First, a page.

Last week, Army Sgt. Sandra Coast graduated from Basic Combat Training at Fort Leonard Wood in Missouri, notching some of the highest physical fitness scores in her company. What makes this particularly remarkable: At age 51, Coast is 222 percent older than the average newly minted Army grunt. Nicknamed "Grambo," Coast enlisted because she has a special place in her heart for troops — her son is Marine Corps Pfc. Jeff Coast — and a strong desire to serve. Still, "everybody in the world thinks I am a total nutcase," she tells the Armed Forces Press Service. A look at Coast's inspirational story:

Does the Army usually take 51-year-old women?
No. The Army let Coast join the Reserves because she served in the Navy from 1982 to 1993. She tried to enlist at the same time her son joined the Marines, but "before the recruiters would even talk to me, I had to lose 30 pounds," Coast says. "I went from sitting at home every night eating ice cream to exercising and watching what I ate." A paralegal specialist, Coast hoped to work with active-duty troops, but "they are not taking people as old as me for active duty," she says. Instead, she was assigned to an Army Reserve "virtual unit." That means "everything I do will be by the Internet and phone," Coast explains.

But she still had to complete boot camp?
Much to her surprise, yes. "I wasn't quite expecting to be running around with an M16 and all of this gear," Coast said. "We carried M16s during Navy boot camp, but we never shot them. Here we are shooting several times a week," with heavy gear on. "Everything about basic training is pretty tough," she says, "but living with more than 30 teenage females is one of the hardest things."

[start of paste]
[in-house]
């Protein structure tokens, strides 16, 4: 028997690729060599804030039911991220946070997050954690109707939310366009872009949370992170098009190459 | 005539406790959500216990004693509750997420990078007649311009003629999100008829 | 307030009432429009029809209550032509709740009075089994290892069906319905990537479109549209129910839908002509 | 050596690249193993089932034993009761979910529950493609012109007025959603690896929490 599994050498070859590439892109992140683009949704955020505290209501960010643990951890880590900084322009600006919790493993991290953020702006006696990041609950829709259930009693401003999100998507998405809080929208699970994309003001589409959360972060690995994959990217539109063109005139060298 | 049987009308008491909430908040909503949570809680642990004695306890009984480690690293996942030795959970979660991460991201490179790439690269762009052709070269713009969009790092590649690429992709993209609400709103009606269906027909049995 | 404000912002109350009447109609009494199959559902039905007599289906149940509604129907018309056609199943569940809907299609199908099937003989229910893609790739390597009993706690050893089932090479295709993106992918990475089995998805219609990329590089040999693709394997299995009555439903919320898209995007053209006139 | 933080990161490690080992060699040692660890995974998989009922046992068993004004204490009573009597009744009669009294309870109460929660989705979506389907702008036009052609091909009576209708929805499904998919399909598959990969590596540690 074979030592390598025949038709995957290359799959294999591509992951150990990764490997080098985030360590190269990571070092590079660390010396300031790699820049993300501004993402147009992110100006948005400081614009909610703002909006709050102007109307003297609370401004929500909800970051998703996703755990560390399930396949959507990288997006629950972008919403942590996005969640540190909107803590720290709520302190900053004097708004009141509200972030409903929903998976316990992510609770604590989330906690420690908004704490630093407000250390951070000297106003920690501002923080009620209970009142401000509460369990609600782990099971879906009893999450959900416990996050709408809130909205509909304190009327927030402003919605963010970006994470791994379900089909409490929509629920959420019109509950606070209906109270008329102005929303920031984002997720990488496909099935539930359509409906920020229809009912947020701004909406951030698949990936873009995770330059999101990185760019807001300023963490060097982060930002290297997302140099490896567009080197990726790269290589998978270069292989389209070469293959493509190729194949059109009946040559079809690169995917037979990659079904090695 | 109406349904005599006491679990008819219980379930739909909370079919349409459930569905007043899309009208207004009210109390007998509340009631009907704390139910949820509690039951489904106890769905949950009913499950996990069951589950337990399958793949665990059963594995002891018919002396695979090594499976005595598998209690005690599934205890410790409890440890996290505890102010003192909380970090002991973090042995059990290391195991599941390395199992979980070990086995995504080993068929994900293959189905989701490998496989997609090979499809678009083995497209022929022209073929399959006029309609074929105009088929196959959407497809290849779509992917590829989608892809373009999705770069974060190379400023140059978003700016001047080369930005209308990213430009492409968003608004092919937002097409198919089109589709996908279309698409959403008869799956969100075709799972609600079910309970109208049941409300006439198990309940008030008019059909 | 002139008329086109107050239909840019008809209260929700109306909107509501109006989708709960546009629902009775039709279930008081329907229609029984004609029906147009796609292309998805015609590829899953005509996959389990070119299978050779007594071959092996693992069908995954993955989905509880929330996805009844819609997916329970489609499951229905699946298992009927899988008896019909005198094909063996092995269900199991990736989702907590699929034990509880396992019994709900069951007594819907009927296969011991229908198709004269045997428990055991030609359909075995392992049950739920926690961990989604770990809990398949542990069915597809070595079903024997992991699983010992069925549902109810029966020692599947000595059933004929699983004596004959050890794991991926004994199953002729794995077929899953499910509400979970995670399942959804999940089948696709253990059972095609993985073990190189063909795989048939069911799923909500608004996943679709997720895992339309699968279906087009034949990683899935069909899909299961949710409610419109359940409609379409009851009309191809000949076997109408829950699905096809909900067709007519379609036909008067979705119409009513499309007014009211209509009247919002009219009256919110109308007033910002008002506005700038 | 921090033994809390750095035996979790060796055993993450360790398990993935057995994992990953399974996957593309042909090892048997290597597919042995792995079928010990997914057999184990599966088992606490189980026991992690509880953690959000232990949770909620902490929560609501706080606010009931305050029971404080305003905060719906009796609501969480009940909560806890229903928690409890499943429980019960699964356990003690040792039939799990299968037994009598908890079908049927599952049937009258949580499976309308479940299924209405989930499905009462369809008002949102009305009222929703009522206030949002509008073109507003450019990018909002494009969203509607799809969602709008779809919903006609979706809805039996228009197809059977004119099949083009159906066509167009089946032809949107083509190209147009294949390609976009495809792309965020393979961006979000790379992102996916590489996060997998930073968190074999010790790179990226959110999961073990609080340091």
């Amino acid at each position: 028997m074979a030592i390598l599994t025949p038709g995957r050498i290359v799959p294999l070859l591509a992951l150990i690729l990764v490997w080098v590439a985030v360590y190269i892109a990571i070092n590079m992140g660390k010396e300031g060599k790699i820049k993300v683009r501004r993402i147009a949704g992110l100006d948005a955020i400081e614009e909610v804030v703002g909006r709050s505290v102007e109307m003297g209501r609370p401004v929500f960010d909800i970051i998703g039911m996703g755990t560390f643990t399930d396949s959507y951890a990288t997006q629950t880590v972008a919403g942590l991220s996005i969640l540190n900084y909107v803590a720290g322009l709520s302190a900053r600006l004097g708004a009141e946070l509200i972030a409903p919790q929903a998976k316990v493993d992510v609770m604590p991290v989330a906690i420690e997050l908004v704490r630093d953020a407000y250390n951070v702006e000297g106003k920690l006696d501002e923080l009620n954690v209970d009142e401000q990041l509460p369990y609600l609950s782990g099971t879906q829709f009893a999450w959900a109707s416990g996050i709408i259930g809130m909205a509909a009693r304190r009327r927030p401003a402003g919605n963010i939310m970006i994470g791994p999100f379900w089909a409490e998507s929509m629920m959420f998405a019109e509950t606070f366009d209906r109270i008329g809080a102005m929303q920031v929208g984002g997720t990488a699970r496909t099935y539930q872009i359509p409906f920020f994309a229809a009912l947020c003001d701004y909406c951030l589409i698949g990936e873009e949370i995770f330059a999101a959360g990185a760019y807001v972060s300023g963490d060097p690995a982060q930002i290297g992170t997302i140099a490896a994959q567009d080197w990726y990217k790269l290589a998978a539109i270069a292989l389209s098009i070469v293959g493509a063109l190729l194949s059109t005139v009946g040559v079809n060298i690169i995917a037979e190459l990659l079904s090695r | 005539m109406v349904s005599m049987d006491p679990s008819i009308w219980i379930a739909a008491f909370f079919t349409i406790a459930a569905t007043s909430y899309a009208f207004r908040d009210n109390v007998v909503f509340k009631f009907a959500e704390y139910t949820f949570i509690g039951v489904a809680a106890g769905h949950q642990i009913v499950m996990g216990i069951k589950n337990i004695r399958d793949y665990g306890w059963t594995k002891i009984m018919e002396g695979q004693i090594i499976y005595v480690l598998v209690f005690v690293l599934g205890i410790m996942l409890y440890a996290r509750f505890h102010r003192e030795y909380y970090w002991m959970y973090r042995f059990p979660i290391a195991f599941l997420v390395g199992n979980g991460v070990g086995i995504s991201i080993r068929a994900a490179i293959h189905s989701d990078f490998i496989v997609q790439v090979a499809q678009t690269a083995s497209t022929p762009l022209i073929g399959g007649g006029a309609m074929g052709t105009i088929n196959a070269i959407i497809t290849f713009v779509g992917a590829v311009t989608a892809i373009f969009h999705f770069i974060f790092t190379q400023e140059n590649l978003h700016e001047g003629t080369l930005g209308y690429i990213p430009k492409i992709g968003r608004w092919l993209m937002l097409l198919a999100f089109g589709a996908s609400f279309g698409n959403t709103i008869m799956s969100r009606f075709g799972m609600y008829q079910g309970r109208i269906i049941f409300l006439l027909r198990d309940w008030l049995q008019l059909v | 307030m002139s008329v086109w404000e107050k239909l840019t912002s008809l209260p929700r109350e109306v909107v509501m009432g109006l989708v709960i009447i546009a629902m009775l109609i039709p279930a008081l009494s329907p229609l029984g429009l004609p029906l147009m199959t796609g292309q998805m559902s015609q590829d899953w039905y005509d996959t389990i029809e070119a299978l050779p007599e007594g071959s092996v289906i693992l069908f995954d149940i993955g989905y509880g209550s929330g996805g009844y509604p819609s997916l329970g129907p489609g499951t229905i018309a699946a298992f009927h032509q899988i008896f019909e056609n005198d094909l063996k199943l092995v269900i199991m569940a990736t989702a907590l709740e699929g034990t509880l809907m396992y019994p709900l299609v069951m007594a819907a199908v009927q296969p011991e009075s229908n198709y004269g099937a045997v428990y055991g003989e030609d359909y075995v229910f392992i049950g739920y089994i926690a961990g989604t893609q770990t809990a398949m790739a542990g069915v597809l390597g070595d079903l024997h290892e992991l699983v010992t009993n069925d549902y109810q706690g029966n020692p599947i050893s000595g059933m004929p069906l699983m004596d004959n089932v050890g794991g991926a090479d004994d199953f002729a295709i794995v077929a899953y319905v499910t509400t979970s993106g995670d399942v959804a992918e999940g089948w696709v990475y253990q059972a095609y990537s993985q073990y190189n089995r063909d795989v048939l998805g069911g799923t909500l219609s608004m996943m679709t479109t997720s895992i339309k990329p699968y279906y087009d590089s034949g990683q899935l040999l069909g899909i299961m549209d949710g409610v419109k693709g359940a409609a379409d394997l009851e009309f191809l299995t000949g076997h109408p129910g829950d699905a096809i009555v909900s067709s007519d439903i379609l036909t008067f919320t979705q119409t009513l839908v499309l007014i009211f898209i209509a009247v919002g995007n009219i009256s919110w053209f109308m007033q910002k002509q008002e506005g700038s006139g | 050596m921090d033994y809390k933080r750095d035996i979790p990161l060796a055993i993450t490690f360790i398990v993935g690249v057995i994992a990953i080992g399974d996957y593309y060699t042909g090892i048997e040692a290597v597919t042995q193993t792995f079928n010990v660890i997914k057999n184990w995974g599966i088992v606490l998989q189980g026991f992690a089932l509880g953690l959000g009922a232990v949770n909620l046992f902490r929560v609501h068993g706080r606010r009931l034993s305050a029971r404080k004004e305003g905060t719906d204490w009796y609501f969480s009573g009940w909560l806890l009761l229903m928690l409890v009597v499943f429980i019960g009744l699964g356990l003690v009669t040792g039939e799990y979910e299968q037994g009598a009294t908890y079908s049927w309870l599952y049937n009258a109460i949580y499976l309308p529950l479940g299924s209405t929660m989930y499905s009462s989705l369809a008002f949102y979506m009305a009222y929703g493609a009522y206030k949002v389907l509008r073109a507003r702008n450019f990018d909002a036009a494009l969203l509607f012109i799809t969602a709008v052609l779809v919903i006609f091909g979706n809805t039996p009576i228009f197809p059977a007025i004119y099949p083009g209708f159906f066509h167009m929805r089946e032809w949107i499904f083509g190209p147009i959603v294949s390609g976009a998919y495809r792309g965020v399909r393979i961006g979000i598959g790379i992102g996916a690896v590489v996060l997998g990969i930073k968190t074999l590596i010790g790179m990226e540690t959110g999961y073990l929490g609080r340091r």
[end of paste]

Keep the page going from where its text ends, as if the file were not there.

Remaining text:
How did other grunts react to "Grambo"?
"We don't treat her any different, and we don't see the privates treat her any different," says Coast's first sergeant. Well, some of the men are particularly nice, Coast qualifies. "They will do little things that they probably aren't supposed to do, like give me their seat on the bus and hold the doors for me." Other situations are tougher. During hand-to-hand combat training, "we had to slap each other in the face," Coast recalls. "The poor guy that was up against me said, 'I cannot do this. I cannot slap her.' I told him I would pay for his counseling when we were done. I was slapping him — he finally slapped me."

What does her son think?
"She is hardcore," he says. "She is doing what most people her age would consider crazy," and "I hope when I get older, I am still active and do all kinds of cool stuff."

Sources: American Forces Press Service, The Stir, TIME, Washington Examiner